Does Nothing Taste As Good As Skinny Feels?
Hi Swole Woman!
First of all, I love your column. You’ve definitely been a big part of my inspiration to get into weightlifting, and I am so, so grateful and glad that you write here regularly.
I wanted to learn to lift, so I signed up for 15 sessions with a personal trainer. I told her I wanted to learn lifting as a skill, to complement my running during times when I’m either not practicing for another half-marathon or when the weather is too bad to run outside.
I have a group of four close girl friends in my city. I love them all dearly and would sacrifice a kidney for any of them, but most of us have struggled with body image and eating disorders at some point in our lives, and many of us still have really fucked up views about that stuff. One of these friends (a naturally slim woman who works as a doctor) often drops that infamous Kate Moss line (more on that in a minute).
This makes me feel so sad, and I hate to say it, but it gets to me, too! One of the reasons I took up this exercise program was because I wanted to feel good about myself! I want to feel strong and confident and… It’s crazy, maybe, but I actually enjoy the act of exercising. I know it’s often awkward and uncomfortable, but I really like the challenge, and it also calms something in my brain.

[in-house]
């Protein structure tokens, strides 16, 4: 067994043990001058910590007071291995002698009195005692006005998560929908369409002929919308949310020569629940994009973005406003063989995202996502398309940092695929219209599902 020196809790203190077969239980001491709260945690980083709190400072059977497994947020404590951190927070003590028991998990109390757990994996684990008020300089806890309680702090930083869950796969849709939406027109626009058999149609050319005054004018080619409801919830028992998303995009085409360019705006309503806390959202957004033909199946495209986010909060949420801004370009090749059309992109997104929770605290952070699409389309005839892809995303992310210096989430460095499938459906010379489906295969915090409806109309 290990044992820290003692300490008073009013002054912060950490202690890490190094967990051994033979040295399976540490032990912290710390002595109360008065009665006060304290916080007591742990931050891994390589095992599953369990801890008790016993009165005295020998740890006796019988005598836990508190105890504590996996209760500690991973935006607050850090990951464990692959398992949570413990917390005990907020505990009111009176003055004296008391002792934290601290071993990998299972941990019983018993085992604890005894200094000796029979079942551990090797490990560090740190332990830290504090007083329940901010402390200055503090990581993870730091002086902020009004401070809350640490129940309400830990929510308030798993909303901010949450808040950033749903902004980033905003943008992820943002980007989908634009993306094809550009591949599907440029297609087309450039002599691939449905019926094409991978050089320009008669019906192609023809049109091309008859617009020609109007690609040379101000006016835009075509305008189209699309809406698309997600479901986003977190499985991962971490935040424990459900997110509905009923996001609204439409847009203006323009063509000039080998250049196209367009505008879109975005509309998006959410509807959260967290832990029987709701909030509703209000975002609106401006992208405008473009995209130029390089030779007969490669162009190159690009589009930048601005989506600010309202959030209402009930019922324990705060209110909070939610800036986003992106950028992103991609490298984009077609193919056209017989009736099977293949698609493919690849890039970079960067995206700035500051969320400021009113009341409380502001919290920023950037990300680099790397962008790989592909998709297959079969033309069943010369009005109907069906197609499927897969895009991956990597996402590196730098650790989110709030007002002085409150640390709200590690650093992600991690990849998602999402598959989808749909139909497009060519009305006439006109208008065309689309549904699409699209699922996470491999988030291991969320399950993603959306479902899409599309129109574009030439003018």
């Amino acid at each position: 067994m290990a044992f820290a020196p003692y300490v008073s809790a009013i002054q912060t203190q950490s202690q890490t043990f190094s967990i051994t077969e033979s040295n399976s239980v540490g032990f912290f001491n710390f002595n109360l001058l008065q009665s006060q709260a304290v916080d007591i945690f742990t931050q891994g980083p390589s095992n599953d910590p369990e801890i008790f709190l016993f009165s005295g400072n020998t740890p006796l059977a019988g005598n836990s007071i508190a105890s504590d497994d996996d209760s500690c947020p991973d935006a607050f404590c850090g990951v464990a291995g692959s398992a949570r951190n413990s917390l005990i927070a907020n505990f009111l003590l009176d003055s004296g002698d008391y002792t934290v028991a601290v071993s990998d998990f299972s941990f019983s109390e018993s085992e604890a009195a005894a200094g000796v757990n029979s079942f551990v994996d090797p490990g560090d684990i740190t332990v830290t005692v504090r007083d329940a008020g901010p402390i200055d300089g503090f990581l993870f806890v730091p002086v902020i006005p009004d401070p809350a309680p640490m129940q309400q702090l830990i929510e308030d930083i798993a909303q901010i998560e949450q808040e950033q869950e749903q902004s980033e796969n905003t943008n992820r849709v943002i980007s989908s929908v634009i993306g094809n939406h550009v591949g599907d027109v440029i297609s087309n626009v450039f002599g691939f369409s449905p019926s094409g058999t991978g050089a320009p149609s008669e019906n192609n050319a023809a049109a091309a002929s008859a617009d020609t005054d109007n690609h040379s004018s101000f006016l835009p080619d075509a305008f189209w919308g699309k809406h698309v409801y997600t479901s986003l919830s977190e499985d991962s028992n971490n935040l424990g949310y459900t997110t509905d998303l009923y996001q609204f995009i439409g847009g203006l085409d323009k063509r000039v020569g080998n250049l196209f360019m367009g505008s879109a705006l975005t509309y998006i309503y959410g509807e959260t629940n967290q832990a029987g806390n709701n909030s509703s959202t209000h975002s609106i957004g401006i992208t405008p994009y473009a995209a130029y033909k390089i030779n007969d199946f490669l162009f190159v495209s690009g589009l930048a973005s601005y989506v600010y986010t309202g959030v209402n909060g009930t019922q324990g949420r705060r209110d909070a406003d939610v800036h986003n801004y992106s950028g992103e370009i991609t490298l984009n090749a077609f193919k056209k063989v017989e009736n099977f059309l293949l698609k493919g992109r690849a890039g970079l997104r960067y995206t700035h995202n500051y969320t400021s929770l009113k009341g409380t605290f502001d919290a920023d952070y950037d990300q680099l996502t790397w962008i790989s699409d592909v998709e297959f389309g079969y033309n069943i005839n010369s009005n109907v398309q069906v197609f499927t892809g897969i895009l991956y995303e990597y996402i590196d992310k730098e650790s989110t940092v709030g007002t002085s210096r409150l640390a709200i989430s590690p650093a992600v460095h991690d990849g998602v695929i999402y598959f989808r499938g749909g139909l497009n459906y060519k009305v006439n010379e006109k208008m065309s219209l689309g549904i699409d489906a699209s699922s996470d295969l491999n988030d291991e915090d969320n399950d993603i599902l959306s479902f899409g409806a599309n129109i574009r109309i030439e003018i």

Maybe more importantly, exercise has also helped me develop a better relationship with my own body. I’m probably smaller than the average American woman (about 5’6″ and at my heaviest only about a size 8), but I still struggle with body image. I’ve reconciled this lately by telling myself, “I’ll never be skinny, so I may as well be strong.” And that helps me! It truly does! No doctor has ever come out and said that I’m fat or overweight, but they do sometimes (especially lately, now that I’m in my 30s) ask how I feel about my weight. And I tell ya, the answer is always, “Not awesome!” Should I want to lose weight anyway?? I know I’m technically overweight as far as BMI goes (I always have been! Doctors have been telling me to lose 20 lbs since I was in high school and bulimic and easily 30 lbs less than I am now), but I’ve run three half-marathons in the last year.